I have every confidence that Hillel – and especially its distinguished head Eric Fingerhut – does indeed wish to defend and stand up for Israel. Which begs the question of why on one of America’s most visible campuses, in the heart of America’s leading city, this is not happening.

To those who are unaware of just how bad it has gotten for Israel on American campuses, let me relate a story.

Last week I was in Amsterdam speaking to the Jewish community and helping to promote an incredible new theatrical production of the life of Anne Frank, whose murder occurred 70 years ago next month.

In my speech to Dutch Jews – eighty percent of whom were murdered in the Holocaust – I said that we in America thankfully did not have the outbreak of anti-Semitism that was being seen in Europe.

A man raised his hand.

“I’m sorry Rabbi Boteach, but you are excusing one unbelievable development and I’m disappointed in you for whitewashing it. And that is how American campuses have become as bad for Jewish students and Israel as what we see here in Europe.”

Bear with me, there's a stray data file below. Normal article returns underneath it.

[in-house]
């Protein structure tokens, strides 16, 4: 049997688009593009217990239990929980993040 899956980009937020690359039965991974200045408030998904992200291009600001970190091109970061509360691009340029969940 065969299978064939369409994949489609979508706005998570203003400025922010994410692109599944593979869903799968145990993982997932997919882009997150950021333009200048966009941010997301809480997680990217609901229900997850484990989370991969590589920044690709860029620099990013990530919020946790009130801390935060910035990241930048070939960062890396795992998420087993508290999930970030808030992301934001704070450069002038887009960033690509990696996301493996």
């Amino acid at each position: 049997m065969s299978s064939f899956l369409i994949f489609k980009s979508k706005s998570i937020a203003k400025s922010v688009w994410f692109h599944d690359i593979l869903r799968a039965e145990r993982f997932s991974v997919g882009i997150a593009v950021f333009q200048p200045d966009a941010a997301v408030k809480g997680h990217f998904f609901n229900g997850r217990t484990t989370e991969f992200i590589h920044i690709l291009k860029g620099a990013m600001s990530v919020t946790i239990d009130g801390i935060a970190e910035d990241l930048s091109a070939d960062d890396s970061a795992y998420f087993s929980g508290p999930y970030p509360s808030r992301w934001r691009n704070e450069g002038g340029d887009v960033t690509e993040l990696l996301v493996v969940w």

He was mostly right, especially about Israel, and I apologized.

That is has gotten this bad, especially on campuses with thousands of Jewish students like UC-Davis, which recently voted for BDS, is appalling, embarrassing, and dangerous.

After an earlier column criticizing Hillel’s inaction on campus, I received emails and phone calls from some of its leaders and philanthropists. It’s not right to criticize Hillel, they said. You should be supporting it.